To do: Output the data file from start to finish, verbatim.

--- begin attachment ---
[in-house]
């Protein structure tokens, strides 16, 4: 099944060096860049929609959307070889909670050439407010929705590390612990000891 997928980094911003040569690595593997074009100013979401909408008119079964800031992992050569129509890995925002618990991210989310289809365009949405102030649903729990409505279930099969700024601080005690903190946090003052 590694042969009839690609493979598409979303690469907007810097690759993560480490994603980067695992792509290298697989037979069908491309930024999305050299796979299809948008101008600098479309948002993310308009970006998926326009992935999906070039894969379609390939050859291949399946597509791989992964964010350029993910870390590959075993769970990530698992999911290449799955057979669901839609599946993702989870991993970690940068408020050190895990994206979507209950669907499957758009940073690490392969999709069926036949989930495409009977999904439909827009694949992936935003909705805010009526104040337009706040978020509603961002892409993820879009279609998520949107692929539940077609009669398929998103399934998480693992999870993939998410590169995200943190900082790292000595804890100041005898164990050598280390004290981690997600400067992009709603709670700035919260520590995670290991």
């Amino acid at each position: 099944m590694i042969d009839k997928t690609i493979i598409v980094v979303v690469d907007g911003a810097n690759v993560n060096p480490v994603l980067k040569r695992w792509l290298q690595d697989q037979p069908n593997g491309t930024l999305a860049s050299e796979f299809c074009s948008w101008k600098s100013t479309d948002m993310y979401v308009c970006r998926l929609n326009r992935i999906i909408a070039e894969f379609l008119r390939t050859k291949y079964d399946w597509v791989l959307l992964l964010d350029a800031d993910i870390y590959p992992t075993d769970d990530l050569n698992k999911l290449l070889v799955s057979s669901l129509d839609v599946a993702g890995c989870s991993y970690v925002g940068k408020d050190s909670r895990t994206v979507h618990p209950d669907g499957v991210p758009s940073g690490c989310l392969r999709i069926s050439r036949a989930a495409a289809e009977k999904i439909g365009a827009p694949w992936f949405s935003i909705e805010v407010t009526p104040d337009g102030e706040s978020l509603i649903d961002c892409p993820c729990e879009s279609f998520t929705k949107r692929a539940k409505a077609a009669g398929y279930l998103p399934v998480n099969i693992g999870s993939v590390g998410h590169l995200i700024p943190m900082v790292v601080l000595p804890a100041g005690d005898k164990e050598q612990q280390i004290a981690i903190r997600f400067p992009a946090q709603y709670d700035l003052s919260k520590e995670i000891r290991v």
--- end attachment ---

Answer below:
[in-house]
């Protein structure tokens, strides 16, 4: 099944060096860049929609959307070889909670050439407010929705590390612990000891 997928980094911003040569690595593997074009100013979401909408008119079964800031992992050569129509890995925002618990991210989310289809365009949405102030649903729990409505279930099969700024601080005690903190946090003052 590694042969009839690609493979598409979303690469907007810097690759993560480490994603980067695992792509290298697989037979069908491309930024999305050299796979299809948008101008600098479309948002993310308009970006998926326009992935999906070039894969379609390939050859291949399946597509791989992964964010350029993910870390590959075993769970990530698992999911290449799955057979669901839609599946993702989870991993970690940068408020050190895990994206979507209950669907499957758009940073690490392969999709069926036949989930495409009977999904439909827009694949992936935003909705805010009526104040337009706040978020509603961002892409993820879009279609998520949107692929539940077609009669398929998103399934998480693992999870993939998410590169995200943190900082790292000595804890100041005898164990050598280390004290981690997600400067992009709603709670700035919260520590995670290991």
């Amino acid at each position: 099944m590694i042969d009839k997928t690609i493979i598409v980094v979303v690469d907007g911003a810097n690759v993560n060096p480490v994603l980067k040569r695992w792509l290298q690595d697989q037979p069908n593997g491309t930024l999305a860049s050299e796979f299809c074009s948008w101008k600098s100013t479309d948002m993310y979401v308009c970006r998926l929609n326009r992935i999906i909408a070039e894969f379609l008119r390939t050859k291949y079964d399946w597509v791989l959307l992964l964010d350029a800031d993910i870390y590959p992992t075993d769970d990530l050569n698992k999911l290449l070889v799955s057979s669901l129509d839609v599946a993702g890995c989870s991993y970690v925002g940068k408020d050190s909670r895990t994206v979507h618990p209950d669907g499957v991210p758009s940073g690490c989310l392969r999709i069926s050439r036949a989930a495409a289809e009977k999904i439909g365009a827009p694949w992936f949405s935003i909705e805010v407010t009526p104040d337009g102030e706040s978020l509603i649903d961002c892409p993820c729990e879009s279609f998520t929705k949107r692929a539940k409505a077609a009669g398929y279930l998103p399934v998480n099969i693992g999870s993939v590390g998410h590169l995200i700024p943190m900082v790292v601080l000595p804890a100041g005690d005898k164990e050598q612990q280390i004290a981690i903190r997600f400067p992009a946090q709603y709670d700035l003052s919260k520590e995670i000891r290991v």